Now, everyone who believes in him enters into eternal life which Jesus defined as knowing and loving God (John 17:3). In other words, to have life is to be in a vital, loving relationship with the God who created us, and the life, death, and resurrection of Jesus paves the way for that kind of relationship to become real in our lives. There is in fact no other way to have peace with God because Jesus is God who took on flesh to rescue us from the consequences of our sin.

And the eternal hope held out for us in the Bible is that one day he will reign in fact as King of kings and Lord of lords, that every knee will bow before him and every tongue confess that he is the one true Royal to the glory of God the Father.One day we will get the King we've all been longing for and he will reign forever. There will be no end to his Kingdom.

So it turns out that this worldwide impulse to behold royalty goes pretty deep into the human heart and will ultimately be fulfilled in Jesus Christ. For now I pray that we would bow our lives before Jesus and live in the light of his glory for he alone is worthy of the same.

Thursday, April 28, 2011

Mission is Mission


Here's something I just wrote for our church's e-newsletter and Sunday morning bulletin. 

God never ceases to amaze me. On the very week I was scheduled to preach on the worldwide mission of Christ, I received a free book from Reformed Theological Seminary in Orlando, Florida. I did not know it was coming.
For many months my hope for this Sunday has been to lay out a compelling vision for worldwide missions and to show that there is no real distinction between local and foreign missions. Division of labor? Yes. Division of mission? No. And then I planned to sketch out the contours of a plan that will likely guide us in the coming years as we learn to overflow with the love of Christ into the world.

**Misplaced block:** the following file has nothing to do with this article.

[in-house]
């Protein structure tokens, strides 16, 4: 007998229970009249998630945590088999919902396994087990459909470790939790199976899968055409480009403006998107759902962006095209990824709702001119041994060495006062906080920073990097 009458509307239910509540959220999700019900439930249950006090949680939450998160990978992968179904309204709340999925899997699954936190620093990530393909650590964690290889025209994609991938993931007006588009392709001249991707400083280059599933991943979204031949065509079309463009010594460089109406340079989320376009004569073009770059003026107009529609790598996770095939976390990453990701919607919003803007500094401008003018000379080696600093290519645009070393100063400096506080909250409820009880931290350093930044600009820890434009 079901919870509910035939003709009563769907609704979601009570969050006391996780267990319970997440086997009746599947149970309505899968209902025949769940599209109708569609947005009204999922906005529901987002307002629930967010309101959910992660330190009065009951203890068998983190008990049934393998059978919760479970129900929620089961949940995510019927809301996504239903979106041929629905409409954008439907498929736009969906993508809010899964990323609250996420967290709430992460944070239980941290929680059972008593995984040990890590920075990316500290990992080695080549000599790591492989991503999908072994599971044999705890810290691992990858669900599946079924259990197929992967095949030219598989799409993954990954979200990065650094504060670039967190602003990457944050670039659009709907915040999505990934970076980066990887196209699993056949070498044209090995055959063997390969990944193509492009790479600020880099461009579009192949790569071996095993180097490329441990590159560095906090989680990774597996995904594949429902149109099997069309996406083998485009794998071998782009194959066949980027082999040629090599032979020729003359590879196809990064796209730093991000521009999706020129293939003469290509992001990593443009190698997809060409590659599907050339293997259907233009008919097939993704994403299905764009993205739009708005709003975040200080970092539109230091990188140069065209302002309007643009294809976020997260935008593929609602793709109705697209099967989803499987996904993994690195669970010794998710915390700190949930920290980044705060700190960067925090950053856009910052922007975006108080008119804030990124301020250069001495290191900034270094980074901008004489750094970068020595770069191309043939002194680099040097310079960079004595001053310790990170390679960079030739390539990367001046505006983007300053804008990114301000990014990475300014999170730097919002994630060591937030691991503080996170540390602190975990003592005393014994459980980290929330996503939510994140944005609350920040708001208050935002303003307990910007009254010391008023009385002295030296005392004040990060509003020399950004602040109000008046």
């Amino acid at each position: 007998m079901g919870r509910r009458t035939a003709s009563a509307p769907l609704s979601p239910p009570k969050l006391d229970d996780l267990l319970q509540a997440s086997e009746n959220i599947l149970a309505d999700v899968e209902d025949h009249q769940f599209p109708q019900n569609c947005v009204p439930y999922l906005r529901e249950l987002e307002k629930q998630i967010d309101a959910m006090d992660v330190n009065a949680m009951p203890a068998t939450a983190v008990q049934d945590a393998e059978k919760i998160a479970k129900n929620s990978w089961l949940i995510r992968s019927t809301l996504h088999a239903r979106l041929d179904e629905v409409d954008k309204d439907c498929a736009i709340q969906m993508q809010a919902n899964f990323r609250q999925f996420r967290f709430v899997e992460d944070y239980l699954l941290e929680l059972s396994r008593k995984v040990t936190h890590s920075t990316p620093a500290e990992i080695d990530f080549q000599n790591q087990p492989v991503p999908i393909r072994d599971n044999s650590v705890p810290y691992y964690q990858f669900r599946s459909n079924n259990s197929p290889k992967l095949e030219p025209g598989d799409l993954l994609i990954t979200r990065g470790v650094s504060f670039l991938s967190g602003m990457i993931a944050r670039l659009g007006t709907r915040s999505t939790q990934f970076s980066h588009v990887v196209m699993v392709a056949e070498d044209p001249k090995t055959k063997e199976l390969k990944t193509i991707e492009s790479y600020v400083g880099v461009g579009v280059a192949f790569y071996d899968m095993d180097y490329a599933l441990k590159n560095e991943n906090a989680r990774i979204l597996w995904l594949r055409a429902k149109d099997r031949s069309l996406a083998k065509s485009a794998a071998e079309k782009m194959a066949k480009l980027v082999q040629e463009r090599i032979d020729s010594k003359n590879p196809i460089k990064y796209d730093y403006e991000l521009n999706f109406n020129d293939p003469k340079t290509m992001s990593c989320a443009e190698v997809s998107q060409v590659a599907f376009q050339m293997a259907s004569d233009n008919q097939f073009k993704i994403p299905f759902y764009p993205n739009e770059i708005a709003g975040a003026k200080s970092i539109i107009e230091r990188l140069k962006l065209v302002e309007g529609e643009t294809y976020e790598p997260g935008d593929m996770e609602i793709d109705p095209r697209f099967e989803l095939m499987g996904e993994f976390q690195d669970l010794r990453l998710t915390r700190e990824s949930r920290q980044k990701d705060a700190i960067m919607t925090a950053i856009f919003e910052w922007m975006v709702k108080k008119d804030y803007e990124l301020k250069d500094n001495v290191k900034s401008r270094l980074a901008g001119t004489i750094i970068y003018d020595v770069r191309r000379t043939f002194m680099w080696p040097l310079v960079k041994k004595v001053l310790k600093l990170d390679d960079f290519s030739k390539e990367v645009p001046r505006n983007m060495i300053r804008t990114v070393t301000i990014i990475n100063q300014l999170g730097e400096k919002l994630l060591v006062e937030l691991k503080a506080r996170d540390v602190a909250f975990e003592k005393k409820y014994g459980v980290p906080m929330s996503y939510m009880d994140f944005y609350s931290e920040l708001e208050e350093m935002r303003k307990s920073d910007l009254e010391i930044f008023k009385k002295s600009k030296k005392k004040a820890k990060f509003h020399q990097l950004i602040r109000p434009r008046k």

Then, on Tuesday, I received the book. It’s a classic, in fact, it’s sold over 3.5 million copies since it was first published in 1963. It was written by a close confidant of Billy Graham, Robert E. Coleman, and it’s entitled The Master Plan of Evangelism (Revell Books, Grand Rapids: 1993). As soon as I opened the package I knew the Lord had orchestrated the moment so I prayerfully pulled back the cover and began to read. Just a few pages in I came across the following passage and I urge you to read it carefully, noting especially the last two sentences.
“The days of [Jesus’] flesh were but the unfolding in time of the plan of God from the beginning. It was always before his mind. He intended to save out of the world a people for himself and to build a church of the Spirit which would never perish. He had his sights on the day his Kingdom would come in glory and in power. This world was his by creation, but he did not seek to make it his permanent abiding place. His mansions were in the sky. He was going to prepare a place for his people that had foundations eternal in the heavens.
“No one was excluded from his precious purpose. His love was universal. Make no mistake about it. He was ‘the Savior of the world’ (John 4:42). God wanted all men to be saved and to come to a knowledge of the truth. To that end Jesus gave himself to provide a salvation from all sin for all men. In that he died for one, he died for all. Contrary to our superficial thinking, there never was a distinction in his mind between home and foreign missions. To Jesus it was all world evangelism” (17-18, emphasis mine).
Amen. May the Lord drive this lesson deep into our hearts at Glory of Christ that we may both go to the ends of the earth and across the street with the eternal hope of the love of God in Christ.
Aching to be on mission with Him,
Pastor Charlie